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http://dx.doi.org/10.1007/s00122-010-1352-3DOI Listing
September 2010

Influence of imidacloprid seed treatments on rice germination and early seedling growth.

Pest Manag Sci 2008 Mar;64(3):215-22

EH Graham Centre for Agricultural Innovation (NSW Department of Primary Industries and Charles Sturt University), Yanco Agricultural Institute, Private Mail Bag, Yanco, NSW 2703, Australia.

Background: Seed treatments with the chloronicotinyl insecticide imidacloprid (Gaucho 600 FS) were evaluated to determine whether differences in concentration and exposure regime influence the germination and early growth of rice.

Results: Continuous exposure to imidacloprid (4 days at 2000 mg AI L(-1)) significantly (P < 0.001) reduced normal germination by an average of 18% across the 15 cultivars examined. Nine days after sowing, plants showed no adverse effects from continuous imidacloprid treatment during germination, with shoot lengths and root system dry weights equalling, or occasionally exceeding (P < 0.05), those of untreated plants. Short-term imidacloprid exposure (2 h at 2000 mg L(-1)) at initial seed wetting did not affect germination (P > 0.05), and short-term (1 h) exposure of 48 h pregerminated seed to imidacloprid (2000 mg L(-1)) similarly had no significant effect on early subsequent growth. Plants arising from 48 h pregerminated seed exposed to imidacloprid (1 h) at concentrations up to 4000 mg L(-1) immediately before sowing were not significantly different from control plants at either 9 or 25 days post-sowing.

Conclusion: Results show that imidacloprid will have no adverse effects on plant growth if applied to pregerminated rice shortly before sowing. Continuous exposure of seed during germination had more pronounced effects, and the initial response of different cultivars was highly variable. Cultivars with high levels of sensitivity (such as IR72) require further testing before continuous exposure to imidacloprid during germination can be recommended.
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http://dx.doi.org/10.1002/ps.1499DOI Listing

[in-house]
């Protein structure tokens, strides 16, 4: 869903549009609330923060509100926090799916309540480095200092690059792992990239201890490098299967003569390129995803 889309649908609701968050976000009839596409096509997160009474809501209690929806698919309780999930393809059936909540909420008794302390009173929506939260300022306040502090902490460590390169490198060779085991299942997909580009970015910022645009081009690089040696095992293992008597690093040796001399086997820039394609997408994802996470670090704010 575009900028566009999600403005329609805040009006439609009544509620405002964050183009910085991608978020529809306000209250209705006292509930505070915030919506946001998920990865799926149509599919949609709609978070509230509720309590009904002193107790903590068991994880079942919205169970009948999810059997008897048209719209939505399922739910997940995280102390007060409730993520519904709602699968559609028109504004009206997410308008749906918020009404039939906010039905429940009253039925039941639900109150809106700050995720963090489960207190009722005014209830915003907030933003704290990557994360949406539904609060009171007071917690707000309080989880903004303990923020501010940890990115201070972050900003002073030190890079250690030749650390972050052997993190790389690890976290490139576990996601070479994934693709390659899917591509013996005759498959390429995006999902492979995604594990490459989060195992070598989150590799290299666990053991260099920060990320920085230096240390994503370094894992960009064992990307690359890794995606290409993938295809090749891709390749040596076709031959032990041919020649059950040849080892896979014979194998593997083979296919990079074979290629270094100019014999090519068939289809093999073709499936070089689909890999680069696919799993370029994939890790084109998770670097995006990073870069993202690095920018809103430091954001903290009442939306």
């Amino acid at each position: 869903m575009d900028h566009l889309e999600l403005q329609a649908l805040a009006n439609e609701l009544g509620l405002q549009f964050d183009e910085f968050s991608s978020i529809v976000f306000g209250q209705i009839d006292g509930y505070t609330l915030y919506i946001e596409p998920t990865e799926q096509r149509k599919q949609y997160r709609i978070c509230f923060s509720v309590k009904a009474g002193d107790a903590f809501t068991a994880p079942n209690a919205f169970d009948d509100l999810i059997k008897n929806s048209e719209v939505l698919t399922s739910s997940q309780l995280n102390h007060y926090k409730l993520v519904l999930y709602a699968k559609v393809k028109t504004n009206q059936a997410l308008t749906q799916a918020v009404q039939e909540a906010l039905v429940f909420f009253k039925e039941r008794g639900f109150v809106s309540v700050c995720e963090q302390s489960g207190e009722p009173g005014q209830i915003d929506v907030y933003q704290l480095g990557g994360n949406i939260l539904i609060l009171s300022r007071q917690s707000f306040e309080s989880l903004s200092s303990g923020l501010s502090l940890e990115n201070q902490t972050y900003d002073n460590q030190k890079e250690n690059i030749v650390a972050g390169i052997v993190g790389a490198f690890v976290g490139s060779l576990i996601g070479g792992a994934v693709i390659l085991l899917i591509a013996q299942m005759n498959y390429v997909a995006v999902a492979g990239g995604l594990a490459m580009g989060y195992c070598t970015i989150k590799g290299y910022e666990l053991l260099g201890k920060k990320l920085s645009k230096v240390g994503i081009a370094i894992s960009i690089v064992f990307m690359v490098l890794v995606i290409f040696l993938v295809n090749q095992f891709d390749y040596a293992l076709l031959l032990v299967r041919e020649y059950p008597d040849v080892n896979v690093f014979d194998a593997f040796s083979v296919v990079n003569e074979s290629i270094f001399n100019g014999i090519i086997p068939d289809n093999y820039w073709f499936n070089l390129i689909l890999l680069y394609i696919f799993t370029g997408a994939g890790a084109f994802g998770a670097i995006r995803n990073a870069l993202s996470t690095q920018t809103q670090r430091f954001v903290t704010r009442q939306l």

March 2008

High-resolution mapping of the Alp locus and identification of a candidate gene HvMATE controlling aluminium tolerance in barley (Hordeum vulgare L.).

Theor Appl Genet 2007 Jul 6;115(2):265-76. Epub 2007 Jun 6.

Tasmanian Institute of Agricultural Research and School of Agricultural Science, University of Tasmania, P.O. Box 46, Kings Meadows, TAS, 6249, Australia.

Aluminium (Al) tolerance in barley is conditioned by the Alp locus on the long arm of chromosome 4H, which is associated with Al-activated release of citrate from roots. We developed a high-resolution map of the Alp locus using 132 doubled haploid (DH) lines from a cross between Dayton (Al-tolerant) and Zhepi 2 (Al-sensitive) and 2,070 F(2 )individuals from a cross between Dayton and Gairdner (Al-sensitive). The Al-activated efflux of citrate from the root apices of Al-tolerant Dayton was 10-fold greater than from the Al-sensitive parents Zhepi 2 and Gairdner. A suite of markers (ABG715, Bmag353, GBM1071, GWM165, HvMATE and HvGABP) exhibited complete linkage with the Alp locus in the DH population accounting 72% of the variation for Al tolerance evaluated as relative root elongation. These markers were used to map this genomic region in the Dayton/Gairdner population in more detail. Flanking markers HvGABP and ABG715 delineated the Alp locus to a 0.2 cM interval. Since the HvMATE marker was not polymorphic in the Dayton/Gairdner population we instead investigated the expression of the HvMATE gene. Relative expression of the HvMATE gene was 30-fold greater in Dayton than Gardiner. Furthermore, HvMATE expression in the F(2:3) families tested, including all the informative recombinant lines identified between HvGABP and ABG715 was significantly correlated with Al tolerance and Al-activated citrate efflux. These results identify HvMATE, a gene encoding a multidrug and toxic compound extrusion protein, as a candidate controlling Al tolerance in barley.
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http://dx.doi.org/10.1007/s00122-007-0562-9DOI Listing
July 2007